Identifying & Avoiding Sugar in Packaged Foods

Posted Feb 14th, 2018 in Health & Nutrition

Identifying & Avoiding Sugar in Packaged Foods

We all know that sugar is one of the main culprits when it comes to tooth decay, and many of us try to avoid it for that reason. But sugar is hiding in some unexpected packaged food – here’s how to identify it.


Added sugar is sugar that has been added to a food product in addition to the sugars that occur naturally in it.

Natural sugars (such as lactose in milk and fructose in fruit) are not typically a problem because they come in small doses and are packed together with other nutrients, which helps slow absorption.

Though natural sugars can certainly cause tooth decay, they are not nearly as problematic as the refined stuff, which is processed and absorbed immediately, and often present in much larger quantities than natural sugars are.

Many people think that by simply avoiding candy, cakes, pop, chocolate bars and the like, they can cut out the bulk of added sugar in their diets.

In fact, added sugar is present in many packaged foods that you wouldn’t expect. Everything from crackers and salad dressing to pasta sauce, bbq sauce, instant oatmeal, and baby food can all have added sugar lurking in the ingredients list.

This is not always obvious, as sugar is rarely just listed as “sugar” in ingredient labels. On any given ingredient label, sugar may appear under many names — more than 50, in fact.

And to complicate matters further, nutrition labels are rarely clear about the amount of sugar that has been added to the product, and typically list naturally present sugar in combination with added sugar.

So, how are parents to know which foods have lots of added sugar, and which are the healthier options?

There are a few ways to get a better idea of the how much added sugar there is in a given product, and what to avoid:

1) Look at the total sugars on the nutrition label.

On a nutrition label, the total amount of sugar per a given portion or serving will be listed. This will include the natural sugars as well, but it will tell you the total amount of sugar you’re dealing with. It will show the amount of sugar in grams, as well as the percentage that his amount of sugar is of the daily recommended amount.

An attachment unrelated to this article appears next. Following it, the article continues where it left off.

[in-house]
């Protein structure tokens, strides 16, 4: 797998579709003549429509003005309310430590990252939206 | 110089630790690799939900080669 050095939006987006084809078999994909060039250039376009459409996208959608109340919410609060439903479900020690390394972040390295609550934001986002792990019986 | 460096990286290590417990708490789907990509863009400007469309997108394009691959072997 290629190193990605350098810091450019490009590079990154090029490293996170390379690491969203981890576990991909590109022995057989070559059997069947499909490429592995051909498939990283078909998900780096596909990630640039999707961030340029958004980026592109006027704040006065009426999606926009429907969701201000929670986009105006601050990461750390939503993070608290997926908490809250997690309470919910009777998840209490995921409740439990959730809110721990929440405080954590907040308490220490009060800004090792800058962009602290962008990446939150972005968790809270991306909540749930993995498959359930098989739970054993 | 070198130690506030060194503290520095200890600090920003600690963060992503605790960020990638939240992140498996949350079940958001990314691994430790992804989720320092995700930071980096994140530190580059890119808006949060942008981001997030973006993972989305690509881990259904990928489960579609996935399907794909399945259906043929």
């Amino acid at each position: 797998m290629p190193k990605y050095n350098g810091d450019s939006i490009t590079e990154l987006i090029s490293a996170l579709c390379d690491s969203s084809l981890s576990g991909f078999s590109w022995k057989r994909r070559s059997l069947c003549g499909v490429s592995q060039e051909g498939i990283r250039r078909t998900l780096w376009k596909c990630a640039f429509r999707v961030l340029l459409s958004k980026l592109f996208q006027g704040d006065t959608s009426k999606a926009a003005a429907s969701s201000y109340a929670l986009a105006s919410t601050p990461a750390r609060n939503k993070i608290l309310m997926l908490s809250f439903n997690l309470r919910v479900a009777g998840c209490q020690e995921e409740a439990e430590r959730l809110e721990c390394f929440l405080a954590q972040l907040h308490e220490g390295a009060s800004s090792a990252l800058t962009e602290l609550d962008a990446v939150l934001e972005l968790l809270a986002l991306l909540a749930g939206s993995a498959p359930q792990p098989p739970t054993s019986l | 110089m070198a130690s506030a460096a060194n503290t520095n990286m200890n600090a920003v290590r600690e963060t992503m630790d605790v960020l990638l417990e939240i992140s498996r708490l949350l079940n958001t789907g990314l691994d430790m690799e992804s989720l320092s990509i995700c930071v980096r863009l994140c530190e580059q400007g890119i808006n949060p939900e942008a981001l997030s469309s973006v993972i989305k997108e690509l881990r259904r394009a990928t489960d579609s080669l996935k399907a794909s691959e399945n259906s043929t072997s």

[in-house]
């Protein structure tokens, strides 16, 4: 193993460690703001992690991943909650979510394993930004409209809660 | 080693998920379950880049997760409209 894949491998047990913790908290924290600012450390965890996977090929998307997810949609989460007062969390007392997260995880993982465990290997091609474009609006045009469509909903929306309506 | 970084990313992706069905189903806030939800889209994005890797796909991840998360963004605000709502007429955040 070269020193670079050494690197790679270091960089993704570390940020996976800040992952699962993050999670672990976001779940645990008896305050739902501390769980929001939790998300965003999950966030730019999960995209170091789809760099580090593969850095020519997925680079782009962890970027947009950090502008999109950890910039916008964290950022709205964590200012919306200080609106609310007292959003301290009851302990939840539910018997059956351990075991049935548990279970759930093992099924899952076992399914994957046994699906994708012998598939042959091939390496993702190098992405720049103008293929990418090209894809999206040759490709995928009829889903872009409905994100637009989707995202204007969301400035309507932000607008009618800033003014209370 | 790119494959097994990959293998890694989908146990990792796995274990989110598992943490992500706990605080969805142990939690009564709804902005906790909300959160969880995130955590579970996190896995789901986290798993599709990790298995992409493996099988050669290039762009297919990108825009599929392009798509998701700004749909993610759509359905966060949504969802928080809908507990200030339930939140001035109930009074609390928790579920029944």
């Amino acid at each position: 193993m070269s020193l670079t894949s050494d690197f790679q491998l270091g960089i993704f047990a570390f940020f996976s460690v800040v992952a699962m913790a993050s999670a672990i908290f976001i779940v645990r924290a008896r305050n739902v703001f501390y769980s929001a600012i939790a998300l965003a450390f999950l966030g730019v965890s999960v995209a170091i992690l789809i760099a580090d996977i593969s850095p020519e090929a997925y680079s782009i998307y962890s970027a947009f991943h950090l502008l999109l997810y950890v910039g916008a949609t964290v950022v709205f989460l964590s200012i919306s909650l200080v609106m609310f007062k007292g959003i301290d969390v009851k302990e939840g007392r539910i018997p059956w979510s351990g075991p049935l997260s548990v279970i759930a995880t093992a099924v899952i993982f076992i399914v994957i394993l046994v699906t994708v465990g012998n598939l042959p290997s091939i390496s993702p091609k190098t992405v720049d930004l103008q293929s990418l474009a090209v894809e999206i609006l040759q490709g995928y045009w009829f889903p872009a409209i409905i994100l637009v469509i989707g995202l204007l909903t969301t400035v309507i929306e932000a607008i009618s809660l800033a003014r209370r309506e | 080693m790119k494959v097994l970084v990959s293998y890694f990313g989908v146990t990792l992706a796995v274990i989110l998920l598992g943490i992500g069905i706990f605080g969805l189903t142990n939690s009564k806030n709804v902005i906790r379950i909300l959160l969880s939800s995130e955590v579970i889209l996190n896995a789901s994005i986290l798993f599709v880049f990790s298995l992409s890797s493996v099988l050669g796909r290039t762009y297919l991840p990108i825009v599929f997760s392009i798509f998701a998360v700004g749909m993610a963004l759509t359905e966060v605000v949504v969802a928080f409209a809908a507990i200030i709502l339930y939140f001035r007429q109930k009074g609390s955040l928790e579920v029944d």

2) Look at the ingredients list.

The ingredients list will show the different types of sugar present in the product. Pay close attention to the order of ingredients on the list. The higher up on the list that sugars appear, the more sugar there is in the product.

3) Know the different names for sugar.

Here are some of the names that sugar may appear under on a food label:

  • fructose
  • lactose
  • maltose
  • anhydrous dextrose
  • brown sugar
  • cane crystals
  • cane sugar
  • corn sweetener
  • corn syrup
  • corn syrup solids
  • crystal dextrose
  • evaporated cane juice
  • fructose sweetener
  • fruit juice concentrates
  • high-fructose corn syrup
  • honey
  • liquid fructose
  • malt syrup
  • maple syrup
  • molasses
  • pancake syrup
  • raw sugar
  • sugar, syrup
  • white sugar
  • carbitol
  • concentrated fruit juice
  • corn sweetener
  • diglycerides
  • disaccharides
  • evaporated cane juice
  • erythritol
  • Florida crystals
  • fructooligosaccharides
  • galactose
  • glucitol
  • glucoamine
  • hexitol
  • inversol
  • isomalt
  • maltodextrin
  • malted barley
  • malts
  • mannitol
  • nectars
  • pentose
  • raisin syrup
  • ribose rice syrup
  • rice malt
  • rice syrup solids
  • sorbitol
  • sorghum
  • sucanat
  • sucanet
  • xylitol
  • zylose

Whew!

To help you along, keep this list handy while you shop, and look up any ingredients you’re not familiar with on your phone, too.

4) Compare products.

Look at the different brands that produce the product you’re looking for, and choose the one with the least sugar in it whenever possible.

By following the advice above, you can better control the amount of sugar in your kids’ diets. Please feel free to contact our Burnaby children’s dentists any time for more information.

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